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Getting your hands indigoed

Process of Indigo dyeing

Ashwini Joglekar |

Rajashthan – The land of Kings and Palaces; The land with a glorious past and people famous for their craftsmanship and hospitality. I had a chance to mingle and work with some of these craftsmen through a craft tour organized by Treasured Holidays in December 2016.

Seeing the skilled craftsmen doing the Dabu and Bagru printing seemed quite simple and the whole rhythm was like a well-oiled machine – consistent and uniform. So was the output; to near perfection. However, while trying it first-hand I quite understood the laborious hours that must have gone into this near perfect job that appears to be so simple. The rhythmic sound of hitting the heavy wooden block twice to allow the dye penetrate into the fabric hit me real hard when I saw the edge of their right palm that has become hard and numb.

Bagru Hand Block Printing

A seasoned craftsman may exactly visualise how his creation is going to look like but each hand made product is unique; done never before and cannot be replicated ever after. Right from choosing the blocks and stamping the first block onto the cloth and taking it through various stages from dying to drying, at every step, I experienced the magic of creating something unique and anticipating the unexpected.

This trip will be memorable not only because of the creative stint in Dabu and Bagru printing, but also because of the colourful impressions Bagru made on me…

‘Chiponka -Bagicha’ i.e. the lane of printers is the place you should be at if you want to see Dabu and Bagru printing. Almost all households here are into this trade. On sunny mornings and afternoons, seeing several meters of indigo cloth hanging over the terrace walls is a common sight. From sunrise to the sunset, the community ground is abuzz with busy men and women drying lengths of fabrics in batches. Around Chipa Bagicha, there is an entire eco-system of washers, dyers and wooden block makers who are inevitable part of the whole process.

Making of Wooden Block Design

Carving of the wooden block

Fabric dyeing

Just couple of years back, around 40 families were involved in the trade, but in 2016, the number had gone up to 200, thanks to the demand from local and international markets. Along with organic dyes, one could see plenty of bright reds, yellows and blues which were obviously chemical based and cheap, but one can just say that if there is demand there is supply.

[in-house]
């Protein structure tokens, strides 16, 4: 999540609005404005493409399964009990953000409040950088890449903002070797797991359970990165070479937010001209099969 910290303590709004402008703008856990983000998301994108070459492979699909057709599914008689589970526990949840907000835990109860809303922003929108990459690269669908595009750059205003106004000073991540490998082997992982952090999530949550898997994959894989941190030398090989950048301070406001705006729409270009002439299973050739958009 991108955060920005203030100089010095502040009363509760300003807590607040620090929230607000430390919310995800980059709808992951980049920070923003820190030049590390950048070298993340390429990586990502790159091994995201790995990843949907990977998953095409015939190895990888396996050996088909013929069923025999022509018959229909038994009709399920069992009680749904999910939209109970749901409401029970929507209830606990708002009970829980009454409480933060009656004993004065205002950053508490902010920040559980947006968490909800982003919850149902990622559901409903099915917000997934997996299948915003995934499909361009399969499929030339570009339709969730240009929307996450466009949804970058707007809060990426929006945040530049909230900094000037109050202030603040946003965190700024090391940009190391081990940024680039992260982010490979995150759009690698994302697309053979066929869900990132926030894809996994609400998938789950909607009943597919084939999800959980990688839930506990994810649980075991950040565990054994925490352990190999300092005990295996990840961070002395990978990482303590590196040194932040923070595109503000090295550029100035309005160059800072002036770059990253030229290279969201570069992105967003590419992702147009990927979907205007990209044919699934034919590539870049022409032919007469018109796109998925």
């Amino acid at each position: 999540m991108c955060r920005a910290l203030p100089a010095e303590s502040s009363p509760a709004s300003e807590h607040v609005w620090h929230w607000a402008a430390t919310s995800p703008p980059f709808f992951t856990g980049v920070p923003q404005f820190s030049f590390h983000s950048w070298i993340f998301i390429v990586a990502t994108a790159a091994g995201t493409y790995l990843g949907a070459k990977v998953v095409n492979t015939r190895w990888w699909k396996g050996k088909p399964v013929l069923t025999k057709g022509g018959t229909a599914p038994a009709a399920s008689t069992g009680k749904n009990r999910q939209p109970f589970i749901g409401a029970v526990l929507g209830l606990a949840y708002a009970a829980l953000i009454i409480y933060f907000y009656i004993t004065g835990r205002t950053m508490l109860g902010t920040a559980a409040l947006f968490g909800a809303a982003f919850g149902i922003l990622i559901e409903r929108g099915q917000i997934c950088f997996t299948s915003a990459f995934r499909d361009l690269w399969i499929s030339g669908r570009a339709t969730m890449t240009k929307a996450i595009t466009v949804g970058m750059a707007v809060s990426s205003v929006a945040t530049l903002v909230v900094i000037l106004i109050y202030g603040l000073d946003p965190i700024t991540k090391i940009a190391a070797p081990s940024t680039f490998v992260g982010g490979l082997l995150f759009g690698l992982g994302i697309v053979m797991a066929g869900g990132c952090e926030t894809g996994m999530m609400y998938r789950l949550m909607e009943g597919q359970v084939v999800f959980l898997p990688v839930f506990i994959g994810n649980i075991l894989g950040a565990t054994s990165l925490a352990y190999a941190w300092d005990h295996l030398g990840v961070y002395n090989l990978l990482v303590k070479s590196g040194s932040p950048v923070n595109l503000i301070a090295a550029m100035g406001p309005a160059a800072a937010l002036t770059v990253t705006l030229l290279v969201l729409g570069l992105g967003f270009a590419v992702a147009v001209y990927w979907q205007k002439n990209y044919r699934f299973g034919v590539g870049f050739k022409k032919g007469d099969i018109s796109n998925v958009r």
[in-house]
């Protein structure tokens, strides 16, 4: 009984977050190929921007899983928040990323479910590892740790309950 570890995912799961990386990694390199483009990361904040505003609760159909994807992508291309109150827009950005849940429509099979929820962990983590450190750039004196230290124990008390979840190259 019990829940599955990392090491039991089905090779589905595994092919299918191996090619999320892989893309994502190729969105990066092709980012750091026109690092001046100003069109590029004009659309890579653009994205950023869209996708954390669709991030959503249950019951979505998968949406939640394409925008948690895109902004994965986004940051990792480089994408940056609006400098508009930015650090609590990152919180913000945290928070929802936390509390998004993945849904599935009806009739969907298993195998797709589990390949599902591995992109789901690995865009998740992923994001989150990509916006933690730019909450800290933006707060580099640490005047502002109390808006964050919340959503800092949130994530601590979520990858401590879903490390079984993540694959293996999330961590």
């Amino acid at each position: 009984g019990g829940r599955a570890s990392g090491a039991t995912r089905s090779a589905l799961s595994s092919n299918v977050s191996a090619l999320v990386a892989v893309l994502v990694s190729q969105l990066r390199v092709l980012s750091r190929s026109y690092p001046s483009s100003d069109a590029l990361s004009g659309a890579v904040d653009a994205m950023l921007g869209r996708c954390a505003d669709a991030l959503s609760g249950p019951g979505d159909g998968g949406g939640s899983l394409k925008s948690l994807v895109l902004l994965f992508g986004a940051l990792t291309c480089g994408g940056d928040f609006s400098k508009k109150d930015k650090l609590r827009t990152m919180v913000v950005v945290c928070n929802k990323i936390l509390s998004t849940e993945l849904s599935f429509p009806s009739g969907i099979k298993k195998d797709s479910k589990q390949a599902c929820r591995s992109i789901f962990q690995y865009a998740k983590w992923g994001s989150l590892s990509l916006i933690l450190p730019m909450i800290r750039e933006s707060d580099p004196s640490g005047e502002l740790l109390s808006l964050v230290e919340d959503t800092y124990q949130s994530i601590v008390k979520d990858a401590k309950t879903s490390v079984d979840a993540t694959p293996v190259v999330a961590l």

Sun drying of fabrics after block printing

A Conversation…

On my last day in Jaipur, visited the famous pink city. Look at it as an outsider, roads are full of people, animals and traffic; everything but order. But one can see people and businesses doing normal in fact thriving in this atmosphere. The moment you immerse yourself into it, it becomes the norm. The definition of normal is so relative…

While going back to my hotel, took a cycle rikshaw which is very unique to the northern parts of India. While talking to him about the traffic in the city and number of hours he worked for, he mentioned that he was riding a cycle rikshaw for last 10 years. He and his uncle were tapestry weavers and were doing good, but because of the downturn in the market, the trade was no more feasible. In this strife called life, everyone is struggling to find meaning and if you are at the bottom of the pyramid then being alive could be the only meaningful thing you could think of. The work that earns you the two meals of the day matter the most. But when an artisan gets out the trade, we are losing some tacit knowledge that was earned over generations’ hard work and may not be ever restored.

As an individual, my means are too small to control or restore the fate of a trade, but together if all of us decide to make a choice which favours a handmade product, we may be able to save it for little longer.